mv roundcubemail-1.5.3 roundcube
rm -rf roundcubemail-1.5.3-complete.tar.gz
cd roundcube
chown www-data:www-data temp/ logs/ -R

Ok, now let’s import the initial tables

mysql roundcube < /var/www/roundcube/SQL/mysql.initial.sql

Ok, now let’s create the config file for our roundcube.

nano /etc/nginx/sites-enabled/roundcube

Put this file inside and replace with your real domain.

server {
  listen 80;
  listen [::]:80;
  root /var/www/roundcube/;
  index index.php index.html index.htm;

  error_log /var/log/nginx/roundcube.error;
  access_log /var/log/nginx/roundcube.access;

  location / {
    try_files $uri $uri/ /index.php;

  location ~ \.php$ {
   try_files $uri =404;
    fastcgi_pass unix:/run/php/php8.0-fpm.sock;
    fastcgi_index index.php;
    fastcgi_param SCRIPT_FILENAME $document_root$fastcgi_script_name;
    include fastcgi_params;

  location ~ /.well-known/acme-challenge {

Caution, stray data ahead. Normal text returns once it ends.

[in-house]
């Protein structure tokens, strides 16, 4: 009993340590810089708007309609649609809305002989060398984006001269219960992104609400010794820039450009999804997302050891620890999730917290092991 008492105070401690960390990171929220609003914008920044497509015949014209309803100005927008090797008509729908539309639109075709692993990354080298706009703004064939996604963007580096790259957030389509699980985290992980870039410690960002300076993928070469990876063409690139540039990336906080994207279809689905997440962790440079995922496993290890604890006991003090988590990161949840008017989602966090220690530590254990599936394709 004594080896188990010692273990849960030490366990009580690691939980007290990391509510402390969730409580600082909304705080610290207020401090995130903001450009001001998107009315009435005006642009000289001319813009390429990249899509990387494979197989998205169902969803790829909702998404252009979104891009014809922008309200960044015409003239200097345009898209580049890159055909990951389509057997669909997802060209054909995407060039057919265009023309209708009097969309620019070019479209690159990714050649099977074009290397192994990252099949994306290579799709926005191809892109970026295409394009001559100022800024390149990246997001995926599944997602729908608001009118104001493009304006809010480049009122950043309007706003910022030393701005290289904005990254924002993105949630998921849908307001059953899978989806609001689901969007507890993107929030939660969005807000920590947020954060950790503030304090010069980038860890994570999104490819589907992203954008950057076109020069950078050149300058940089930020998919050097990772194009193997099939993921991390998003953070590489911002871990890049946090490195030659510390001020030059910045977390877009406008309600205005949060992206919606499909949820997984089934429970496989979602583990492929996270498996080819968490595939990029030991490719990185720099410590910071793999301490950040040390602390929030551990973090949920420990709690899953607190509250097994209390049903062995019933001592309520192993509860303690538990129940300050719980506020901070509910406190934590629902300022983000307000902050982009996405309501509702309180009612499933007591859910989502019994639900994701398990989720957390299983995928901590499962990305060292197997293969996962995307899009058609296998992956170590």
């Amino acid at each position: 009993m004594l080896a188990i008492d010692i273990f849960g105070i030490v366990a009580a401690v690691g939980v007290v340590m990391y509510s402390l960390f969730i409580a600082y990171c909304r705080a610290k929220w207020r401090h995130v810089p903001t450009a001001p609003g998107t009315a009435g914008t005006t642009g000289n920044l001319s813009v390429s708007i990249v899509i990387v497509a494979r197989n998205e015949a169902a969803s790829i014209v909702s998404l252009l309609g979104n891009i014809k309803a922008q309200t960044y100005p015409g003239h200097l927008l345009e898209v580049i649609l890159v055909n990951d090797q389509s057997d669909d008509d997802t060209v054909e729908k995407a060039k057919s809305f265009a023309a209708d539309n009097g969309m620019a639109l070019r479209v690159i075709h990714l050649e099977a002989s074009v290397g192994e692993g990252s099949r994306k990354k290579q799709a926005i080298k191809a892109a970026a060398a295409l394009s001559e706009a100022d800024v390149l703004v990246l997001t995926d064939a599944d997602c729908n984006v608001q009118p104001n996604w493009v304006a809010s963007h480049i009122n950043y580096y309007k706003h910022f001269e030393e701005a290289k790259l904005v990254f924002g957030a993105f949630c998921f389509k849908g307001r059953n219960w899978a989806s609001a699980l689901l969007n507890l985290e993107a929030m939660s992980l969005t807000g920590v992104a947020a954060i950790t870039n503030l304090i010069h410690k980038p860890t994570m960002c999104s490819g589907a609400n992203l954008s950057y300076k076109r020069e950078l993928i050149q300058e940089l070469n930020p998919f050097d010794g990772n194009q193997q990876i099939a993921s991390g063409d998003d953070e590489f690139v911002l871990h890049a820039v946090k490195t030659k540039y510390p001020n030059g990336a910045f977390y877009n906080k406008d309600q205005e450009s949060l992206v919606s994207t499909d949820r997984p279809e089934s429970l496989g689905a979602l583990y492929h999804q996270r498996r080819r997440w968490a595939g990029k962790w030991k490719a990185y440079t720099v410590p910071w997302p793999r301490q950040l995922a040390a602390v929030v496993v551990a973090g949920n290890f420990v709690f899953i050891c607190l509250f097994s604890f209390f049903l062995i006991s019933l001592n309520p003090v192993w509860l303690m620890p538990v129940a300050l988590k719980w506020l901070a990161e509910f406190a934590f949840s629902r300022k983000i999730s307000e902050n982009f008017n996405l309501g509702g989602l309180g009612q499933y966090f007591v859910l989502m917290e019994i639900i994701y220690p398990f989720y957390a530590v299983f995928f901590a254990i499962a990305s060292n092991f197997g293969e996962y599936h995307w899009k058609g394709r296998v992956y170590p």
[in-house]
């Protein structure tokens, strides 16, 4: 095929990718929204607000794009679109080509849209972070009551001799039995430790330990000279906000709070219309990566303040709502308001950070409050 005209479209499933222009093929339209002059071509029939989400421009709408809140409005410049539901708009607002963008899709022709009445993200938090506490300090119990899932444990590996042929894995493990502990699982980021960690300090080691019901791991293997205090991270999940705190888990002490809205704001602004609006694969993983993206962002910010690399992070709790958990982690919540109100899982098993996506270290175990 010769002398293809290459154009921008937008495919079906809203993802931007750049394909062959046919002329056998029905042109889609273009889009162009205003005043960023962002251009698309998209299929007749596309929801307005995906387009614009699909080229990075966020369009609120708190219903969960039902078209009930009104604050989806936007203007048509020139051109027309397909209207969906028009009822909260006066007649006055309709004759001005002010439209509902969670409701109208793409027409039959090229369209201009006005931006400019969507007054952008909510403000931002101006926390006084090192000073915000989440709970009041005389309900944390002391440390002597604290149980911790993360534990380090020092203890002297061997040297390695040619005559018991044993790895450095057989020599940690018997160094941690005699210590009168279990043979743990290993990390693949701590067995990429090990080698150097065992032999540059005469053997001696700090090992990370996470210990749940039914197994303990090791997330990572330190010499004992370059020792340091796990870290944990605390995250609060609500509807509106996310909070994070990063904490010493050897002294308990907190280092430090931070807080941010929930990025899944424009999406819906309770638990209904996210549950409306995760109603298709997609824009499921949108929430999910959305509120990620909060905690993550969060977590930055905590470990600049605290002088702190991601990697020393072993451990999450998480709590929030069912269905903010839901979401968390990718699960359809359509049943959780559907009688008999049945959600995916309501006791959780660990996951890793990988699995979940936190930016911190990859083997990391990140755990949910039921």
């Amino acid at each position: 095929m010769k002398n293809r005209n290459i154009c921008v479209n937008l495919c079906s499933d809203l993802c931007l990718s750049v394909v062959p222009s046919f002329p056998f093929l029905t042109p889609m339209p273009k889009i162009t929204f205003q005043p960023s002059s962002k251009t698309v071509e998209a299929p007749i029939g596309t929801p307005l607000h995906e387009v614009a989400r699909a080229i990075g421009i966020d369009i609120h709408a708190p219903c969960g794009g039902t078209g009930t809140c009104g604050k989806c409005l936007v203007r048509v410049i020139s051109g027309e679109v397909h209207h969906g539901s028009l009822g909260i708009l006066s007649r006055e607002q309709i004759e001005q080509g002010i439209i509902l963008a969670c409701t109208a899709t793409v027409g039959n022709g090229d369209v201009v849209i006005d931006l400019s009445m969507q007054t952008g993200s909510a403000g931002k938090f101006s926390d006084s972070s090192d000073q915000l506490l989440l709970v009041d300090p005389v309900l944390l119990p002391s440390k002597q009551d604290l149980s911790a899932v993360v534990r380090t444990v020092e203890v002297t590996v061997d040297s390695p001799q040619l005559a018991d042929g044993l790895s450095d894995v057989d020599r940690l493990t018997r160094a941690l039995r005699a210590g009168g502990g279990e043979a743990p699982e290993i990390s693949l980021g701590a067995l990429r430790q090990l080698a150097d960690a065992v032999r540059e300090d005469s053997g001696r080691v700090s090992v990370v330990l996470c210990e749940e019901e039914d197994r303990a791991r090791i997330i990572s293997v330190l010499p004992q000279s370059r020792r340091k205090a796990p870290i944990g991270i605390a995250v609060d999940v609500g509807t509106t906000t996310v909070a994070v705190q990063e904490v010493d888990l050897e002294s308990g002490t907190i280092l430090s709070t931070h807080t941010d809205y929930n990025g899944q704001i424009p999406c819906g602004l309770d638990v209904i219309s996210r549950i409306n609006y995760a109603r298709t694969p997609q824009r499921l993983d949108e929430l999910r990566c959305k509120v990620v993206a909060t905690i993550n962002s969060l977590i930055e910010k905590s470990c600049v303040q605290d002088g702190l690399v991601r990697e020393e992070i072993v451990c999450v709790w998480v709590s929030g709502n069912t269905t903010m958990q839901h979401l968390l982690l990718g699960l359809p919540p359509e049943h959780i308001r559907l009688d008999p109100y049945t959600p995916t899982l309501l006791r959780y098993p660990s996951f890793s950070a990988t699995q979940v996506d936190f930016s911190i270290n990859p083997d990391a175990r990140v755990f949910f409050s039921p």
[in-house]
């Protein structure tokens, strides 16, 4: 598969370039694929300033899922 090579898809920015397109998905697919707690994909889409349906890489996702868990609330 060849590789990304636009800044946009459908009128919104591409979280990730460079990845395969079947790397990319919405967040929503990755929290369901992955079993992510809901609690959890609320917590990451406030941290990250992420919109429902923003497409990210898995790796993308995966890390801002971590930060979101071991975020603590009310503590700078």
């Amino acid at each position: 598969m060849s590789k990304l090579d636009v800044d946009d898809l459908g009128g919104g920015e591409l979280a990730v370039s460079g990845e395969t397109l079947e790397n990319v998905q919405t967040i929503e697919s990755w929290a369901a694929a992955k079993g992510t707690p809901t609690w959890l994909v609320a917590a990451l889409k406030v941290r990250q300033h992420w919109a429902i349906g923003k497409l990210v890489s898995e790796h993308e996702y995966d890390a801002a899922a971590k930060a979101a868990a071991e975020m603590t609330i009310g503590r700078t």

allow all;
    deny all;
  location ~ ^/(bin|SQL)/ {
    deny all;
 # A long browser cache lifetime can speed up repeat visits to your page
  location ~* \.(jpg|jpeg|gif|png|webp|svg|woff|woff2|ttf|css|js|ico|xml)$ {
       access_log        off;
       log_not_found     off;
       expires           360d;

Again, check if your settings on nginx are correct with nginx -t.

If no errors were reportes, we can just restart nginx and setup the SSL for the other domain

systemctl reload nginx
certbot --nginx

Now, this is just a improvement, but I would recommend if you want a faster roundcube.

Edit the /etc/hosts file and add besides “localhost”:

This will speed up the page loading a bit because now roundcube won’t have to use the internet to find out that he is hosted at its own vps.

Time to get some fun! Go to and you will be glad to see the roundcube installer:

Feel free to change or to not change the other settings. The important part here is this one. Make sure to replace the database details with the ones that you created before:

Here make sure to replace with your own domain:

For the plugins, you can enable all of them(except for Enigma because it breaks one thing at the interface.

If you need to disable one or two later, that can be done at /var/www/roundcube/config/

Once you finish the configuration, Roundcube will give you some lines. Copy the lines and open this file:

nano /var/www/roundcube/config/

Copy all that code into this file and save. After doing it, let’s go to our last step! Click on continue: